Wednesday, February 8, 2012

Cuddle Up Food

Valentine's Day is coming soon.  I know everybody wants to write about chocolate on Valentine's Day, but a girl has got to EAT!  Now don't get me wrong, I don't know when I have had a day without chocolate.  But before chocolate, you need some real food. 

Here's a little something to make before the chocolate.  How about making a braised dish.  There are several nice things about braising.  Firstly, braises generally use cheaper cuts of meat.  (aka, you don't need to break the bank for Valentine's Day)  Secondly, braises are left alone, freeing you to do other things. (aka, cuddle or work on that chocolate desert.)  And finally, braises are usually better the next day, freeing you to do other things. (aka, cuddle or work on that chocolate desert.)

O, come on, it's Valentine's Day.  I have to work chocolate in this posting the best way I can.

Ok, back to braising! 

The best cuts of meat for braising are generally tougher and less costly.  These cuts are usually more flavorful and contain more collagen, which breaks down with heat and liquid. 

Cuts for Braising:
  • Beef - Chuck roast, blade roast, short ribs, brisket, and oxtail
  • Veal - Shanks, shoulder and breast
  • Pork - Boston butt, shoulder, ribs, and belly
  • Lamb - Shoulder, legs, shanks, and breast
  • Poultry - Thighs and legs
Don't let the term, braise or braising, scare you.  Our mothers did it all the time.  Braising is slightly different from stewing.  Braising uses less liquid than stewing.  The food is not totally submerged in liquid, meaning the food cooks two ways, in liquid and by steaming.  To get started braising, you need a large pot, something like a  Dutch oven.  One with a heavy bottom and a tight fitting lid work best.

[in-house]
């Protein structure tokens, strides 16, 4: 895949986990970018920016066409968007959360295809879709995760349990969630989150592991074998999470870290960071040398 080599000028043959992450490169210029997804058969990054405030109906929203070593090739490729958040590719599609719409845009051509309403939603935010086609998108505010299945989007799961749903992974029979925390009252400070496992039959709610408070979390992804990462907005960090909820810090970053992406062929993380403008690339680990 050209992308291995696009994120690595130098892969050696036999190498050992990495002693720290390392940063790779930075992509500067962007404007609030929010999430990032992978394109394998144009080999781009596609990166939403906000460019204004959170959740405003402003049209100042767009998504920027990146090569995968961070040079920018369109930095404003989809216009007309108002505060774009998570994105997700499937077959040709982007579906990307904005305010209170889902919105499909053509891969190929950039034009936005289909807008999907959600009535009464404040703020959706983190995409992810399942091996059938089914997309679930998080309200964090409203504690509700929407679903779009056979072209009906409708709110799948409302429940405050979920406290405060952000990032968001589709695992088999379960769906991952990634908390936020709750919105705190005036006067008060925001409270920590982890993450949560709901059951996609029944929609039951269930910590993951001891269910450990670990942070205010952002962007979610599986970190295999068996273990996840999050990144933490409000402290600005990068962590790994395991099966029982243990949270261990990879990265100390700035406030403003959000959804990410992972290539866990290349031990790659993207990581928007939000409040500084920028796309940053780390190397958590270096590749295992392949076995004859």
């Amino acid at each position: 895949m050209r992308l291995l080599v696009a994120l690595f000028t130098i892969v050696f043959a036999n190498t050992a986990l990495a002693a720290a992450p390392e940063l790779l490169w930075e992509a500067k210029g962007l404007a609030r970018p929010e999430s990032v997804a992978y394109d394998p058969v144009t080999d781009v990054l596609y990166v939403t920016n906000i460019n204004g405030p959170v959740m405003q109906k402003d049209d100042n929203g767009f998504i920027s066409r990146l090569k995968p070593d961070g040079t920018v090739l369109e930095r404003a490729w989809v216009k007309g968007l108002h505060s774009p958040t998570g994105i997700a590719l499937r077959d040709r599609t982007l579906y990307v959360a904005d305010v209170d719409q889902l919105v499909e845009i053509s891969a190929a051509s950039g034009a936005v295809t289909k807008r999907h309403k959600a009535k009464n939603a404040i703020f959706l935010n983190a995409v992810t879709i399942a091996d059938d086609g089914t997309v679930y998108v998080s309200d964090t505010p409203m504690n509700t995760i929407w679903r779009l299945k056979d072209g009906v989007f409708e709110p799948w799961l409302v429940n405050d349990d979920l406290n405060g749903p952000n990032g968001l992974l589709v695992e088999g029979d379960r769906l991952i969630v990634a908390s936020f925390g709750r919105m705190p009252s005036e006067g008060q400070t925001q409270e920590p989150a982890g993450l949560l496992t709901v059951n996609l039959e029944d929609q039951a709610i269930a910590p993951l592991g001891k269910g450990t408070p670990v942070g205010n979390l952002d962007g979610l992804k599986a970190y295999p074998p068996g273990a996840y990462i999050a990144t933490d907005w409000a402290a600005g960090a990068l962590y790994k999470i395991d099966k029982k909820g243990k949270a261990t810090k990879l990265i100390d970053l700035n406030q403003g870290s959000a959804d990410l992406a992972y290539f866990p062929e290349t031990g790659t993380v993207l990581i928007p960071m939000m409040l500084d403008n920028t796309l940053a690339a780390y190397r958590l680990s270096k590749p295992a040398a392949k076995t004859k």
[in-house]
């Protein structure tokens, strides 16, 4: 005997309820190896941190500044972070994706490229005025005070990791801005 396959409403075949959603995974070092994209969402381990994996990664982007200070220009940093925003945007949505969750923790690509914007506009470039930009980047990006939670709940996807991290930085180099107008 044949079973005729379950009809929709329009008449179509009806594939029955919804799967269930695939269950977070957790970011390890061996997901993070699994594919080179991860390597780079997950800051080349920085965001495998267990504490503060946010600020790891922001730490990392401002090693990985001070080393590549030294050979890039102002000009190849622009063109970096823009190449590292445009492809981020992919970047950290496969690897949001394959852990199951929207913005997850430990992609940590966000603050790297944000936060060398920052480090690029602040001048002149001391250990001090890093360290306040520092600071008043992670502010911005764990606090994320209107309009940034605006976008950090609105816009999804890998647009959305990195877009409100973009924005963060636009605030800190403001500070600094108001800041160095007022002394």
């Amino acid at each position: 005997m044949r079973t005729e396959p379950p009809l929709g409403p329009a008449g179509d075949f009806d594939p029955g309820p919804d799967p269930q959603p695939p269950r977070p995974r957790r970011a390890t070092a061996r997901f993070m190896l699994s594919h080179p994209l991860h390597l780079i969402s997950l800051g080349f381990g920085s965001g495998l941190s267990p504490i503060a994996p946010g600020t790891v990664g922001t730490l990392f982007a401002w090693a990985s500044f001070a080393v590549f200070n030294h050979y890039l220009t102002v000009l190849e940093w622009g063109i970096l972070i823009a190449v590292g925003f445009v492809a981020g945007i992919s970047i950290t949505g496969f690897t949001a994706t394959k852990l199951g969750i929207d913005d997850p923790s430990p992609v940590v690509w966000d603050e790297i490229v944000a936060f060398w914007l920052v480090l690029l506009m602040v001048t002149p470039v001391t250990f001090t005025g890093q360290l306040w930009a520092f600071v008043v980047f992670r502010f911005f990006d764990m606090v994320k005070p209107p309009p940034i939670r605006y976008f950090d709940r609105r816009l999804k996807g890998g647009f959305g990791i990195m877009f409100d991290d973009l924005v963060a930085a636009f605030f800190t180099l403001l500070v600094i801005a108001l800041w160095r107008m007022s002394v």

Start by browning the meat in a small amount of fat, enough to cover the bottom of the pan.  Browning adds another layer of flavor and braising is all about flavor.  (For better browning, dry the meat first.)

Next, add aromatic ingredients, such as carrots, onion, celery, garlic and herbs, like thyme, bay leaves.  Because dried herbs release their flavors slowly, they are excellent in braises.  Ingredients like olives, capers, and chiles are good addition to braises.

Deglaze the pan with a liquid, such as broth or alcohol.  This will loosen the brown bits at the bottom of the pan.  Those browned bits contain lots of flavor.  Add meat and any other desired ingredient.  Cover with a tight fitting, simmer in an oven (275°F to 325°F) or stovetop.

Since I decided to braise this weekend, I decided to try something other than beef.

Southwestern Pork and Sweet Potatoes

Serves 8.


2 Tablespoons ancho chile powder
1 teaspoon salt
1 teaspoon ground cumin
2 garlic cloves
1 small onion, peeled and quartered
1 pickled jalapeño pepper, stemmed
Vegetable oil
2½ pounds boneless pork shoulder
1 bottle (12 ounce) dark Mexican beer
1 (4 inch) cinnamon stick
3 cups peeled and cubed sweet potatoes, about 1 pound
Chopped fresh cilantro, optional

1.  Place chile powder, salt, cumin, garlic, onion and jalapeño in a food processor.  Process for 1 minute or until a thick paste forms.

2.  Heat a Dutch oven over medium-high heat.  Add enough oil to cover the bottom of the pan.  Add pork to pan and brown on all sides.  Remove pork from pan and set aside.  Add chile mixture to pan;  cook for about 2 minutes or until fragrant.  Deglaze pan with beer or broth.  Scrape bottom of pan to remove the bronwed pits.  Add pork and cinnamon stick; cover and bring to a simmer.  Continue to simmer for about 2 hours or until pork is tender.

3.  If desired, strain the liquid.  Allow fat to rise to the top; skim off the fat.

4.  Remove fat from pork.  With two forks, shred the pork. 

Note:  If you prefer not to use the beer, chicken stock will work.

This dish can be served as a stew.  However, once I had completed my dish, I decided this would make excellent tacos.  So, tacos, it was!

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